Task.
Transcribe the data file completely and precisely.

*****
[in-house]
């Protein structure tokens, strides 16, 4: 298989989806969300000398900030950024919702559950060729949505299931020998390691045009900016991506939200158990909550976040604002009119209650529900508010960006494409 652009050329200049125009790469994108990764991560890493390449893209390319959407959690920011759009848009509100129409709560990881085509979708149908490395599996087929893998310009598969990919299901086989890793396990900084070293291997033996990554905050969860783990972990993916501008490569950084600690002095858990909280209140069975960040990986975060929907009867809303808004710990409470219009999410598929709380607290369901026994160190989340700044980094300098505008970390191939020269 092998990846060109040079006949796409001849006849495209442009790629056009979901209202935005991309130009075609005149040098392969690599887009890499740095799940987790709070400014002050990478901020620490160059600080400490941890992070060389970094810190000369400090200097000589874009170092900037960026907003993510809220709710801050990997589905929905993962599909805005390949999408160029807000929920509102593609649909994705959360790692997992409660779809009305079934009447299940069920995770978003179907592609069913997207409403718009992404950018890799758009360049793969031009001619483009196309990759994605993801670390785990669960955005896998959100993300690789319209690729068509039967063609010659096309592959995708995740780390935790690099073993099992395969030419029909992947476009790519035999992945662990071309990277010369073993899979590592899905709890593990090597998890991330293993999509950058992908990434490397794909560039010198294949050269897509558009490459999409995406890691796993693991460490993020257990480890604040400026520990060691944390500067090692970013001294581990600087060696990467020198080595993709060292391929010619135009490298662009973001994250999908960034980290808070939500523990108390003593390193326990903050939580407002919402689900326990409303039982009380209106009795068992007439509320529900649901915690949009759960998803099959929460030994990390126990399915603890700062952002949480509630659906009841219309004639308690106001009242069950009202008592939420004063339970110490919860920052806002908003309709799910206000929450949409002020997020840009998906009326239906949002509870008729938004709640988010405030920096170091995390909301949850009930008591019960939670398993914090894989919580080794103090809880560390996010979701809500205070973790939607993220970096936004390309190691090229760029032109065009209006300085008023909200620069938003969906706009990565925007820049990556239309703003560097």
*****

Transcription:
[in-house]
């Protein structure tokens, strides 16, 4: 298989989806969300000398900030950024919702559950060729949505299931020998390691045009900016991506939200158990909550976040604002009119209650529900508010960006494409 652009050329200049125009790469994108990764991560890493390449893209390319959407959690920011759009848009509100129409709560990881085509979708149908490395599996087929893998310009598969990919299901086989890793396990900084070293291997033996990554905050969860783990972990993916501008490569950084600690002095858990909280209140069975960040990986975060929907009867809303808004710990409470219009999410598929709380607290369901026994160190989340700044980094300098505008970390191939020269 092998990846060109040079006949796409001849006849495209442009790629056009979901209202935005991309130009075609005149040098392969690599887009890499740095799940987790709070400014002050990478901020620490160059600080400490941890992070060389970094810190000369400090200097000589874009170092900037960026907003993510809220709710801050990997589905929905993962599909805005390949999408160029807000929920509102593609649909994705959360790692997992409660779809009305079934009447299940069920995770978003179907592609069913997207409403718009992404950018890799758009360049793969031009001619483009196309990759994605993801670390785990669960955005896998959100993300690789319209690729068509039967063609010659096309592959995708995740780390935790690099073993099992395969030419029909992947476009790519035999992945662990071309990277010369073993899979590592899905709890593990090597998890991330293993999509950058992908990434490397794909560039010198294949050269897509558009490459999409995406890691796993693991460490993020257990480890604040400026520990060691944390500067090692970013001294581990600087060696990467020198080595993709060292391929010619135009490298662009973001994250999908960034980290808070939500523990108390003593390193326990903050939580407002919402689900326990409303039982009380209106009795068992007439509320529900649901915690949009759960998803099959929460030994990390126990399915603890700062952002949480509630659906009841219309004639308690106001009242069950009202008592939420004063339970110490919860920052806002908003309709799910206000929450949409002020997020840009998906009326239906949002509870008729938004709640988010405030920096170091995390909301949850009930008591019960939670398993914090894989919580080794103090809880560390996010979701809500205070973790939607993220970096936004390309190691090229760029032109065009209006300085008023909200620069938003969906706009990565925007820049990556239309703003560097």